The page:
Health Research Overlooked?
March 14th, 2014
There is much to commend in “Now or Never: An Urgent Call to Action,” but the commission on the new economy did not mention health research.
That’s unfortunate because it is a compelling story. All Nova Scotians should hear about an industry that brings into Nova Scotia over $80 million a year, develops and exports new commercializable products and services, attracts immigrants to, and retains students in the province, improves the productivity of thousands across the province, and contains costs in the sector of our province that is gobbling up almost half of our government expenditures.
Health research in Nova Scotia is a partnership between the health system and the university system and is supported by health-related businesses, the Nova Scotia Health Research Foundation and federal agencies such as Atlantic Canada Opportunities Agency and the Canadian Institutes of Health Research. The generosity of donors to the IWK Foundation and the QE II Foundation is also critical.
Nova Scotia’s health research is creating new businesses such as:
• Halifax Biomedical, based in Mabou, Cape Breton, which is the world leader in devices to measure stability of orthopedic implants and is supported by research at Capital Health/Dalhousie University
• Immunovaccine, which has licensed several products from its patented DepoVax™ vaccine adjuvanting platform and is now listed on the Toronto Stock Exchange. It was developed from research at Dalhousie.
• Strongest Families Institute, which will deliver mental health services to over 2,000 families across Canada this year from Halifax and won the Manning Award as the best innovation in Canada in 2013. It was developed from research at the IWK and Dalhousie.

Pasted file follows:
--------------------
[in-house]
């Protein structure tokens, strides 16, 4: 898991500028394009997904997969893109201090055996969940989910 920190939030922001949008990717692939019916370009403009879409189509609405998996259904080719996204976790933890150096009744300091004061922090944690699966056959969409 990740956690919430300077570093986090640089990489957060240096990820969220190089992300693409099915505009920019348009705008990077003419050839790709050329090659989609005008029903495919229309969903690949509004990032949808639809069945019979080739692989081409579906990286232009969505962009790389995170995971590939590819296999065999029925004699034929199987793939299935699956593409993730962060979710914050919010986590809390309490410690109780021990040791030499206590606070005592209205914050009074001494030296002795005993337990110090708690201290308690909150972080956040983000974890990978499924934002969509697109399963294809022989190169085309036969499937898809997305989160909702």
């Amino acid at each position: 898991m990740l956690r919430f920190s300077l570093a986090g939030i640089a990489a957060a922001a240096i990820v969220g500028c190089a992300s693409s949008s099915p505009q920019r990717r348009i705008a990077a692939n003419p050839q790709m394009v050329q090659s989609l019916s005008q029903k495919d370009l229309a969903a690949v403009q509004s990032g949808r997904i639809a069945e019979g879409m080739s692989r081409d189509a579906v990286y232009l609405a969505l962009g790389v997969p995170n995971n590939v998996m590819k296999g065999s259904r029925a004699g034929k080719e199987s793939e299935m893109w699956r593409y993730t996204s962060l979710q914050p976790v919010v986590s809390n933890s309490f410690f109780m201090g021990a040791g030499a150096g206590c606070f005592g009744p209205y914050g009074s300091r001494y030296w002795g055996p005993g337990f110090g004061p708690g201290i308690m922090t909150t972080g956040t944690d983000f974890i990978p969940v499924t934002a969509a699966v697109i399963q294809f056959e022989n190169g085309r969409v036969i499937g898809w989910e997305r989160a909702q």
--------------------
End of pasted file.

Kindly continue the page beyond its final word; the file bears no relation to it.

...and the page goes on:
• Mindful Scientific, which is developing its Halifax Consciousness Scanner to assess concussion and other disorders of consciousness. It emerged from research at IWK and Dalhousie.
Nova Scotia health research attracts and retains outstanding clinicians to Nova Scotia who deliver excellent care in our health system.
The opportunity to engage in health research is a major draw for many highly qualified clinicians. Other industries will not locate in Nova Scotia without a strong health system. Trainees come to Nova Scotia to work with our scientists and many will stay as we develop opportunities for them.
Health research improves the health and productivity of Nova Scotians.
The fisher in Yarmouth whose atrial fibrillation is better treated in his or her own community because of research at the QE II Health Sciences Centre, and the family whose child is able to overcome problems and attend daycare in Cape Breton because of research at the IWK Health Centre are two examples.
Thousands of Nova Scotians benefit from heath research done at our hospitals and universities.
Health research in Nova Scotia can help contain spiralling health costs and export these solutions across Canada and to other countries.
Health research in Nova Scotia encourages entrepreneurship and innovation, develops products and services to export to other regions in Canada and around the world, improves health care systems and delivery, discovers strategies to contain increasing health costs, provides interesting and rewarding jobs, and attracts new people to our communities.
Health research is a vibrant and thriving part of Nova Scotia’s new economy, a vital part of making a difference and coming up with solutions in Nova Scotia. Let’s make sure we all make it grow.
Patrick McGrath is the Integrated VP, Research and Innovation, at Capital Health and at the IWK Health Centre, professor at Dalhousie University and founder and volunteer CEO of the not-for-profit Strongest Families Institute. The opinions expressed are his own and may not represent those of the IWK, Capital Health, Dalhousie or the Strongest Families Institute.